Undoing MP3Gain should restore the mp3 data to its original gain. Yet, if you have also replaygain tags, those are probably calculated from the mp3gained data, and so, be incorrect once undoed the Gain.
...I figured that 92db would be a pretty good level to compromise.
...so the gain I'm applying is almost always making the songs quieter.
Since MP3Gain applies the same gain-change to the whole file... Most likely, you are just perceiving the volume reduction as compression.
But actually, if you don't have "Don't clip" selected... You can get clipping, and clipping is a bad-kind of distorted-compression. I kind-of doubt that's what's going on.
Quote...I figured that 92db would be a pretty good level to compromise.The higher your gain setting, the more likely you are to clip (or do nothing). The default setting of 89dB works pretty well for me. I mostly play my songs randomly, and just about every time the volume sounds "wrong", I find that ReplayGain was not applied. (I've been using ReplayGain rather than MP3Gain.)
What exactly is the difference between ReplayGain and MP3Gain? I heard ReplayGain mentioned as an algorithm for calculating the gain, but I also read somewhere that MP3Gain *uses* ReplayGain...
Mp3gain modifies the data (losslessly) to make the sound louder or softer in steps of 1.5 dB. Replaygain does not modify the data but instead adds a tag that specifies how much the player (if it is one that implements replaygain) should adjust the volume. Replaygain does not have the 1.5 dB step sizie limitation.
The only true reasons behind the OP's experiences are not comparing before and after at the same volume level (if MP3Gain attenuated a track then the playback volume needs to be reduced by the same amount when the MP3Gain is undone!!!), Fletcher-Munson, specifically the way equal-loudness curves flatten with increasning level, different listening environments and expectation bias.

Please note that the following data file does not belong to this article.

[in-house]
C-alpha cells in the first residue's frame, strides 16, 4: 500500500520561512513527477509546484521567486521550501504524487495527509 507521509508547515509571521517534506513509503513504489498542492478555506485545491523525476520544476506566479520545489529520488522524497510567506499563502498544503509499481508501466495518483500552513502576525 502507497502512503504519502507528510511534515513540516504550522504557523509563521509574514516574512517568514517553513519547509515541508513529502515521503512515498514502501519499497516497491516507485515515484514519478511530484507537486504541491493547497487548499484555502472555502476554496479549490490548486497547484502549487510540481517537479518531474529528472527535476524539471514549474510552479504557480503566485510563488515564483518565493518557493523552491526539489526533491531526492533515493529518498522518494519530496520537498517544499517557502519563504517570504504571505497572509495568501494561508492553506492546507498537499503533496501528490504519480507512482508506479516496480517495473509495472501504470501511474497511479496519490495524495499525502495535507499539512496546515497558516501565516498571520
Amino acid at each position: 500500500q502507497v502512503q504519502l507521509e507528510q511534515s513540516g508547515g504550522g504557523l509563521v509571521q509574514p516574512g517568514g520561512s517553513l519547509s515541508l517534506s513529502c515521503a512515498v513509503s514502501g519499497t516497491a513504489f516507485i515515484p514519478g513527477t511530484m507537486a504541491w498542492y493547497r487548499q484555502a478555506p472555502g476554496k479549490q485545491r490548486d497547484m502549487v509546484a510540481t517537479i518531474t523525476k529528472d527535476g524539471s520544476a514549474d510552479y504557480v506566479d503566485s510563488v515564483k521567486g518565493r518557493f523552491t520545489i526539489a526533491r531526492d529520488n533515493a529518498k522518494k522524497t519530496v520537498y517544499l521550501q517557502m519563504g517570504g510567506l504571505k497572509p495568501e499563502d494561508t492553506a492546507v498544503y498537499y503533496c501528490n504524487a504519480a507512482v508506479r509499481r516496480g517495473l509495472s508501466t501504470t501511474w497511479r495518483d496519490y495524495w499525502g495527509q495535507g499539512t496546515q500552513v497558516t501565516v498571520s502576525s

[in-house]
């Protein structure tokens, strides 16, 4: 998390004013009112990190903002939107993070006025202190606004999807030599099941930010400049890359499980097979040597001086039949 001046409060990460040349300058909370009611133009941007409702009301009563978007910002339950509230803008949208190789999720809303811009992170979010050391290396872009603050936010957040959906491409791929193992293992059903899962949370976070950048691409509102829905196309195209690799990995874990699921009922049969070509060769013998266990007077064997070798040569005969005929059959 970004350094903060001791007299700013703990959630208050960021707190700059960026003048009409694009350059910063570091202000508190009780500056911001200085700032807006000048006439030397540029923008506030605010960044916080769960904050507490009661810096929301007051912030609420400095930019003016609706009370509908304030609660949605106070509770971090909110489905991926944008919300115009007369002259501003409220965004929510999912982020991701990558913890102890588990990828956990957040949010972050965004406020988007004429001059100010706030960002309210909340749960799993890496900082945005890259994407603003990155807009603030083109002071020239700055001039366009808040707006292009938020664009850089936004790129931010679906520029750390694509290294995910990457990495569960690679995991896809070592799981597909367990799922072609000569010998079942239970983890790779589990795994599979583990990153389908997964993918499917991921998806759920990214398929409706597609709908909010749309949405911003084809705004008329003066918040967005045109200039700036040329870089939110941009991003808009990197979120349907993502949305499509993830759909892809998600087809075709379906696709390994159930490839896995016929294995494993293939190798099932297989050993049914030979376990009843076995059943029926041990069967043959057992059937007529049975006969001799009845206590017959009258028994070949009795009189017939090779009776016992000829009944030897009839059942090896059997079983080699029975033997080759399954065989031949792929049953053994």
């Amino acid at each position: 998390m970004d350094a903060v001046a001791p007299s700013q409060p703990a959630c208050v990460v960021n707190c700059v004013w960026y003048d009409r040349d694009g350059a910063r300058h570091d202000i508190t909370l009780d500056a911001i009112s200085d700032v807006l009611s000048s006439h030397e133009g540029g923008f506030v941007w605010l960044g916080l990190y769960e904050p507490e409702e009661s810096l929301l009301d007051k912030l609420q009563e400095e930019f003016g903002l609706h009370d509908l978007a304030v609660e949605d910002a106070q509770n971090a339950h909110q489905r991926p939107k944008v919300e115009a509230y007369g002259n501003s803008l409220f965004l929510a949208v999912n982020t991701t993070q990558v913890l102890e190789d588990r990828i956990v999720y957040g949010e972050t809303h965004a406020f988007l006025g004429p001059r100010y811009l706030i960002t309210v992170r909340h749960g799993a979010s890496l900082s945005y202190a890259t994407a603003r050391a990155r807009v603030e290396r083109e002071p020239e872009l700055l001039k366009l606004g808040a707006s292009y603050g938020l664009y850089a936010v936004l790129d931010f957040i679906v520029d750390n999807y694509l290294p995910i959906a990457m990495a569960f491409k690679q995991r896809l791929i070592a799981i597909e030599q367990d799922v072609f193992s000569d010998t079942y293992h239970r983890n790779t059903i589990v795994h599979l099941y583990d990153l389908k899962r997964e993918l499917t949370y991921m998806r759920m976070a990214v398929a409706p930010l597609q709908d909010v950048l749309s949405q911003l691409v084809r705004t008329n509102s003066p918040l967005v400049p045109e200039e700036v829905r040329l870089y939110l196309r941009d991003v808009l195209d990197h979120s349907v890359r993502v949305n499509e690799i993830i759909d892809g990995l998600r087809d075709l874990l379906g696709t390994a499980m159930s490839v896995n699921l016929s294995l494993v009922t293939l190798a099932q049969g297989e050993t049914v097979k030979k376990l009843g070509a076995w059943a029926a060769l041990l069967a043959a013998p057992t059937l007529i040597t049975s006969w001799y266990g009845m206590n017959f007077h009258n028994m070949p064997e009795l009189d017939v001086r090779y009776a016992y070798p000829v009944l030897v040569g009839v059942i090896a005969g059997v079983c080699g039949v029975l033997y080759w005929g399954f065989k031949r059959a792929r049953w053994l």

ReplayGain and MP3Gain do not in any way, shape or form apply compression.
I suppose another possibility is that a DRC plugin and palyback gain was configured in foobar2000. This would have to have been done by the user as it is absolutely not done by default and/or behind the scenes by the player.
Regarding RG tags coexisting with MP3Gain tags, whether the RG tags are right or wrong depends on when they were calculated. If they were calculated and added before MP3Gain made an adjustment then they will be right when the adjustment is undone. If they were calculated and added after MP3Gain made an adjustment then they are only correct for that particular adjustment. My guess, however, is that separate RG analysis was actually never done and as such RG tags were never written.
The OP should read about RG and MP3Gain from discussions and HA wiki articles before making further bogus claims about DRC or changes to EQ. Providing samples is not necessary. They are not going to support these claims.
The "not comparing before and after at the same volume level" is confusing. If I apply the MP3Gain attenuation, then of course it's at a different volume level. How can you have a "before and after" without any changes in the volume level?
I said it sounds like it's being run through a compressor. This could be a matter of interpretation, completely relative to how my own ears are hearing this
QuoteReplayGain and MP3Gain do not in any way, shape or form apply compression.I never said that they do.
So when I applied that level of gain to the collection (using Track Gain) and began listening, a lot of songs sound like they're ran through a compressor.
I don't know how MP3Gain works in conjunction with ReplayGain or when in the process, the changes occur.
I don't know why this is the case, but I know what I'm hearing.
Fletcher-Munson, specifically the way equal-loudness curves flatten with increasning level, different listening environments and expectation bias.